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United States of America v. Steven D. Ballinger

IN THE UNITED STATES DISTRICT COURT FOR THE SOUTHERN DISTRICT OF ILLINOIS


February 25, 2011

UNITED STATES OF AMERICA, PLAINTIFF,
v.
STEVEN D. BALLINGER, DEFENDANT.

The opinion of the court was delivered by: Herndon, Chief Judge:

MEMORANDUM and ORDER

Before the Court is the Government's Fourth Motion in Limine (Doc. 38). Defendant is charged with one count of production of child pornography under 18 U.S.C. § 2251(a). Defendant was previously charged and pled guilty in state court to a charge based on the same conduct, and the Government now moves the Court to allow evidence of Defendant's guilty plea. Defendant protests admission of the guilty plea on the grounds of double jeopardy under the Fifth Amendment (Doc. 46). For the reasons discussed herein, the Government's Motion is hereby GRANTED.

The Government's indictment charges that Defendant did "knowingly employ, use, persuade, induce, entice, and coerce a minor, T.R., to engage in sexually explicit conduct for the purpose of producing a visual depiction of such conduct, which visual depiction was produced using materials that had been mailed, shipped, and transported in interstate commerce; all in violation of Title 18, United States Code, Section 2251(a)" (Doc. 1). This charge is based on the Government's accusation that Defendant videotaped himself having sex with a minor on or about July 7, 2006 (Doc. 38). For the same conduct, Defendant has pled guilty to a child-pornography charge in state court, for "knowingly film[ing] T.R., a child whom the defendant knew to be under the age of 18 years of age, while he actually engaged in an act of sexual intercourse with Steven Ballinger [sic]." (Doc. 38). The Government seeks to admit the guilty charge for its value as an admission.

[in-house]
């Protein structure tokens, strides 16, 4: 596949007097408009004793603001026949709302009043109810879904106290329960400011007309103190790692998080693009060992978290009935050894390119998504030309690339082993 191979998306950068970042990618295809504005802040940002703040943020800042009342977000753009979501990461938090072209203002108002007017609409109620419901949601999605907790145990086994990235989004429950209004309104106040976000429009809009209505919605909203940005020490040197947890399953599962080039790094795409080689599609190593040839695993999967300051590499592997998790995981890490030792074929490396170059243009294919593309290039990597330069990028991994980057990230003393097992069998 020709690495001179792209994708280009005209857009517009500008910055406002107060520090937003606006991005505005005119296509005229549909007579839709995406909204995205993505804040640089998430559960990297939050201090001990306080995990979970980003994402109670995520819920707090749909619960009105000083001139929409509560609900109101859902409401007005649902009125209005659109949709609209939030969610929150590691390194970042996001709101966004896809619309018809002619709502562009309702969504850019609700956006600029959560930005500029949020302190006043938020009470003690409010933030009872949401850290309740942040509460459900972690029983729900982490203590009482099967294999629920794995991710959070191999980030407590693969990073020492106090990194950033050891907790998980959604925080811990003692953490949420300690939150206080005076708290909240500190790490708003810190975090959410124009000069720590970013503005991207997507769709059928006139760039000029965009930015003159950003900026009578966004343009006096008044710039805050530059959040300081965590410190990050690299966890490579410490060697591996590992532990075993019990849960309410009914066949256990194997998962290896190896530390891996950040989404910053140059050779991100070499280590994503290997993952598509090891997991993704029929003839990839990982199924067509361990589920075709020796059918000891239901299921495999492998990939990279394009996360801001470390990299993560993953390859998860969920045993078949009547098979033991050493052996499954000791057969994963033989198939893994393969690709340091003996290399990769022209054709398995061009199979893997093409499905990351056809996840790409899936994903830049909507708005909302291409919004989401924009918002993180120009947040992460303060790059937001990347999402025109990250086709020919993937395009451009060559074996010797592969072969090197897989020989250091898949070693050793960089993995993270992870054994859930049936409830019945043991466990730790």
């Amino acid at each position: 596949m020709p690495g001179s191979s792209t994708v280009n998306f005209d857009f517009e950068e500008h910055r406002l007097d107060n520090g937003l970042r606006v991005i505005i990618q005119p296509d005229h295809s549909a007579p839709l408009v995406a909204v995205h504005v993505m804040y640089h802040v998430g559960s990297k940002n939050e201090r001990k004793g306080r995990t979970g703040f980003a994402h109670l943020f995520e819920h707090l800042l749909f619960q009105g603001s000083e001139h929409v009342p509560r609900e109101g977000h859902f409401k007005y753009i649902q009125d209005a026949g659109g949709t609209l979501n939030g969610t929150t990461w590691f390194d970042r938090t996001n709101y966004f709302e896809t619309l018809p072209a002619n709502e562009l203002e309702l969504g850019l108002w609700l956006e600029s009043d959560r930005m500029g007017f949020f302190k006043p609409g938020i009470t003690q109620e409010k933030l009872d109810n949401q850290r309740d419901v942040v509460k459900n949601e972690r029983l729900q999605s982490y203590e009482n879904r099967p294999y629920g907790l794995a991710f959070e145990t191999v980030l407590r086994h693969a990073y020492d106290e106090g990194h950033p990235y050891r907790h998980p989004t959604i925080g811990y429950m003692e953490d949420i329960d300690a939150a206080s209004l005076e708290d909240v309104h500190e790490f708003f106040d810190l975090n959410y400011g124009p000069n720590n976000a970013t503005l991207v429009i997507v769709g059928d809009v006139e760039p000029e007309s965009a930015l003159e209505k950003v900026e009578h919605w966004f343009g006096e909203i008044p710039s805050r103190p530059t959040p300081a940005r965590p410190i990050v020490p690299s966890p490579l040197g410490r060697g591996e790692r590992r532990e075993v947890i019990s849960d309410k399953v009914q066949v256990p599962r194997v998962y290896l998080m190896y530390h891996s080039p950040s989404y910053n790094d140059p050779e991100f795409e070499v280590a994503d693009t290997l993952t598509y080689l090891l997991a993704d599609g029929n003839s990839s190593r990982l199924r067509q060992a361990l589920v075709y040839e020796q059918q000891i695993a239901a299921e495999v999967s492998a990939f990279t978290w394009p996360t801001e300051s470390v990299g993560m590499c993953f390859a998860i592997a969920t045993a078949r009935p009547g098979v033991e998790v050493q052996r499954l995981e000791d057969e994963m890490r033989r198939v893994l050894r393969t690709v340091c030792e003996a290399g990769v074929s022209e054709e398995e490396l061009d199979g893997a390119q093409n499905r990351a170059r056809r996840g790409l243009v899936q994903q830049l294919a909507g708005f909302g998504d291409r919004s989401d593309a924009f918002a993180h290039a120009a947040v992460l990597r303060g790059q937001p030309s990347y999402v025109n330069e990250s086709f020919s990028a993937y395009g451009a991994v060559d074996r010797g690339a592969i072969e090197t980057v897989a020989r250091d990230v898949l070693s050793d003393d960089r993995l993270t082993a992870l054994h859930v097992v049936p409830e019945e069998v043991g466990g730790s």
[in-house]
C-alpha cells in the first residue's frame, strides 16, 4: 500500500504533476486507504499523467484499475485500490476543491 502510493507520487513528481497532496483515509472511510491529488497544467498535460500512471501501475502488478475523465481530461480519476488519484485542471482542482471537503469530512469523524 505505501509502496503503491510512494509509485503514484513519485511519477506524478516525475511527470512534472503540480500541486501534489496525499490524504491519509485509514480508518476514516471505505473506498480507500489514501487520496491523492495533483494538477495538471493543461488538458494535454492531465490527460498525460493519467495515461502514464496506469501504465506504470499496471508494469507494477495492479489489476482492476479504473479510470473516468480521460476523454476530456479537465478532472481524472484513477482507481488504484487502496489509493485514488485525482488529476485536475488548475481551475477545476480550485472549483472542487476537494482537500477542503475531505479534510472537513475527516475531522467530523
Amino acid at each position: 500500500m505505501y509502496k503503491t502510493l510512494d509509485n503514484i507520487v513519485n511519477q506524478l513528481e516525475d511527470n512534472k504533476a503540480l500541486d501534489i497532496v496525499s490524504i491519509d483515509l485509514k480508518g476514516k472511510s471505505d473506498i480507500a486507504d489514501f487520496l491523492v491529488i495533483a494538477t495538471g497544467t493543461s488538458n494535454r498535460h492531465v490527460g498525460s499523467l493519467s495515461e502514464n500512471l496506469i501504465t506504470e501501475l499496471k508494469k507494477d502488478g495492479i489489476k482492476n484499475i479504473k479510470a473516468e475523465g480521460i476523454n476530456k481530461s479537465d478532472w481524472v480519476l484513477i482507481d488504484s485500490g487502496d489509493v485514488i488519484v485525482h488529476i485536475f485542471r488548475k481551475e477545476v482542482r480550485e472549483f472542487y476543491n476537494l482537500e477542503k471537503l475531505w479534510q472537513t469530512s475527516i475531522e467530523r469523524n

FEDERAL RULE OF EVIDENCE 801 allows a statement into evidence, as non-hearsay, if it is offered against a party and is the party's own statement. FED.R. EVID.801(d)(2)(A). Since guilty pleas are offered against a party and are the party's own statements, "[g]uilty pleas are clearly admissible under the Federal Rules of Evidence 801(d)(2) as relevant statements of the defendant." United States v. Haddad, 10 F.3d 1252, 1258 (7th Cir. 1993); see also United States v. Dabney, 498 F.3d 455, 458 (7th Cir. 2007).

In his Response, Defendant claims that admitting his guilty plea here would conflict with the Fifth Amendment's protection against double jeopardy (Doc. 46, p. 2). See U.S.CONST. amend. V ("[N]or shall any person be subject for the same offense to be twice put in jeopardy of life or limb."). Defendant notes that it is the policy of the U.S. Department of Justice not to prosecute conduct that has already been prosecuted. Thus, Defendant takes the tack that the case should not have been prosecuted. Such a tack however does not respond to the specific issues in the Government's motion. And the Court does not analyze Defendant's response as an appropriate motion to dismiss the indictment. Therefore, on the specific issues raised in the Government's motion, the Court agrees with the Government that Defendant's guilty plea is admissible under FEDERAL RULE OF EVIDENCE 801.

Accordingly, the Government's Fourth Motion in Limine (Doc. 38) is hereby GRANTED. The Government may present evidence at trial that Defendant pled guilty to a charge in state court based on the same conduct.

IT IS SO ORDERED.

Signed this 25th day of February, 2011.

David R. Herndon Chief Judge United States District Court

20110225

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